Braxton Hicks are "false" contractions that happen when your body rehearses for delivery. They occur sporadically and last anywhere from 30 seconds to two minutes. Most women describe them as a "tightening" or "hardening" sensation in the uterus, and they're usually more uncomfortable than painful. Unlike true labor pains, they don't become longer or more intense over time.
Are you wondering when to expect Braxton Hicks contractions in a pregnancy? It's hard to say with certainty, because the timeline depends on many factors. Indeed, some pregnant people experience many false contractions each day, while others never detect them at all. That said, here are some general guidelines for when Braxton Hicks tend to start.
Braxton Hicks contractions begin around 20 weeks. In general, Braxton Hicks contractions start around 20 weeks of gestation, which falls in the second trimester. But many women can't feel Braxton Hicks until later in the third trimester. They'll usually stick around until you give birth.
They're usually more intense in subsequent pregnancies. Are you pregnant with your second (or third, or fourth…) baby? Braxton Hicks contractions may come earlier and feel more intense. This might be because your uterine muscles have already stretched out from previous pregnancies.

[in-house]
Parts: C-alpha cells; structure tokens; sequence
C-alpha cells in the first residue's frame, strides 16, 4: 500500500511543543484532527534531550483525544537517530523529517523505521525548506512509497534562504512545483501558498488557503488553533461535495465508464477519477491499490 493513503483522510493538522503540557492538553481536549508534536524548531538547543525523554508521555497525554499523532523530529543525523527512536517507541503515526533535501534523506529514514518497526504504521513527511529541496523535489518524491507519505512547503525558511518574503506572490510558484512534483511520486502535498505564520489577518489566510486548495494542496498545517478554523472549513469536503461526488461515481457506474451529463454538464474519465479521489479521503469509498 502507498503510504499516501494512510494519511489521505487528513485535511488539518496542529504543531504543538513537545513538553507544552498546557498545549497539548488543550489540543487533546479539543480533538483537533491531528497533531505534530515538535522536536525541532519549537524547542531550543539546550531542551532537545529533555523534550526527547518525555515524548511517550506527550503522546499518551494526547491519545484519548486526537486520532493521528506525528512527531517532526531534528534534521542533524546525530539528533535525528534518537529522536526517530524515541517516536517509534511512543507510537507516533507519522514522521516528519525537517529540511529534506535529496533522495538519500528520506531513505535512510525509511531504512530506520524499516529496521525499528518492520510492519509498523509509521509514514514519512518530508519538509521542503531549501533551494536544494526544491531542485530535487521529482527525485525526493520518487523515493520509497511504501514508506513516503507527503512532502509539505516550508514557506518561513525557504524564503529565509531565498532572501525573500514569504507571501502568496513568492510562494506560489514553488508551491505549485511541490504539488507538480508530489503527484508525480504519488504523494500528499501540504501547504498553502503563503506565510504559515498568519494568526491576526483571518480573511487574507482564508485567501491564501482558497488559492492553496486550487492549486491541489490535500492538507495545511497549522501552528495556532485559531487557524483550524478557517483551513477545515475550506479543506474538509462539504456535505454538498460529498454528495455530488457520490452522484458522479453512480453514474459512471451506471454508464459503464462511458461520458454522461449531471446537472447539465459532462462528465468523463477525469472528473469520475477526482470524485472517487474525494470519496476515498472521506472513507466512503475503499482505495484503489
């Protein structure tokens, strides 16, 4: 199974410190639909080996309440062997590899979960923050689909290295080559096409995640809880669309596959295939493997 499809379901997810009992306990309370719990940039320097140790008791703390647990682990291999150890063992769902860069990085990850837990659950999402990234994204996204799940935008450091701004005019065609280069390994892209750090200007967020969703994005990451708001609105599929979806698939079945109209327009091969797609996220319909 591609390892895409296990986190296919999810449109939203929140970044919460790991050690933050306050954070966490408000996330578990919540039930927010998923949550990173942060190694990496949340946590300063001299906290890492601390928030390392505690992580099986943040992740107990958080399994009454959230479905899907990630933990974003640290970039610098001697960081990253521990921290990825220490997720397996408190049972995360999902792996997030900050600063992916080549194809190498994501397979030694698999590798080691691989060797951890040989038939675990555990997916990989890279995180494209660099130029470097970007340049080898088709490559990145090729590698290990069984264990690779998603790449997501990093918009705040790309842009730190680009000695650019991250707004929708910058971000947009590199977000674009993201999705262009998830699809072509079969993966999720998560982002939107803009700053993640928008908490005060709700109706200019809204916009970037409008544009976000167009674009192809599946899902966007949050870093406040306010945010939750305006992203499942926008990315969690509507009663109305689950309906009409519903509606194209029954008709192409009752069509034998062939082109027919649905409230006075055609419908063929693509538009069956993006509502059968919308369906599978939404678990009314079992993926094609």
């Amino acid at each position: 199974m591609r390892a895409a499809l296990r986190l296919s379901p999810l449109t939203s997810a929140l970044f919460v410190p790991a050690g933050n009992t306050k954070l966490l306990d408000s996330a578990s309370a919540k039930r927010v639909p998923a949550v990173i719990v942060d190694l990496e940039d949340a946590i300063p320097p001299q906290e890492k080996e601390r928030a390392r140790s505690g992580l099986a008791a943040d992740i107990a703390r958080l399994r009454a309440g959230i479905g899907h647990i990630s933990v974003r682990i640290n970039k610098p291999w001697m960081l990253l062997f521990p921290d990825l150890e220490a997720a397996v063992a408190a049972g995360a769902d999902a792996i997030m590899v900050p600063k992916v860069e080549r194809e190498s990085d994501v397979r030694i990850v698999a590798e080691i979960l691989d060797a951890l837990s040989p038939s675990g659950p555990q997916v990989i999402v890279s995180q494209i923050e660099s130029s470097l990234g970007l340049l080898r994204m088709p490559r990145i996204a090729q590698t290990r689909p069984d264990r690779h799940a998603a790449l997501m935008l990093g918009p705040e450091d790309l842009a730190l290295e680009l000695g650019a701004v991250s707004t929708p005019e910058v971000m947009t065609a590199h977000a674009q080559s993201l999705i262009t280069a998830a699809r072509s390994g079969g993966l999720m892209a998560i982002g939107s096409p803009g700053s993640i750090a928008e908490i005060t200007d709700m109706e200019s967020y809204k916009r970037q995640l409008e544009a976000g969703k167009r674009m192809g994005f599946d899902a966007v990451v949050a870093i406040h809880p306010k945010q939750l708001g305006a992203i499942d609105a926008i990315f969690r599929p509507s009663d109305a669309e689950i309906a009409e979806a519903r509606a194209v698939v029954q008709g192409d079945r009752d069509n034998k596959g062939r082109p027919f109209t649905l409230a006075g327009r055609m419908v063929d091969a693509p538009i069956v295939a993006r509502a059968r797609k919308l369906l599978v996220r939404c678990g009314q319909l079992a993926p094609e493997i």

Certain activities can trigger them. Experts aren't entirely sure what causes these false contractions, but they tend to get worse from sex, dehydration, exercise, or a full bladder. Drinking water, changing positions, and practicing controlled breathing might stop them in their tracks.
They might come at night. Some women notice that Braxton Hicks contractions occur most often at night—possibly because moms-to-be are more relaxed and observant. Also, you might have a full bladder or be sexually active at night (both of which can trigger Braxton Hicks).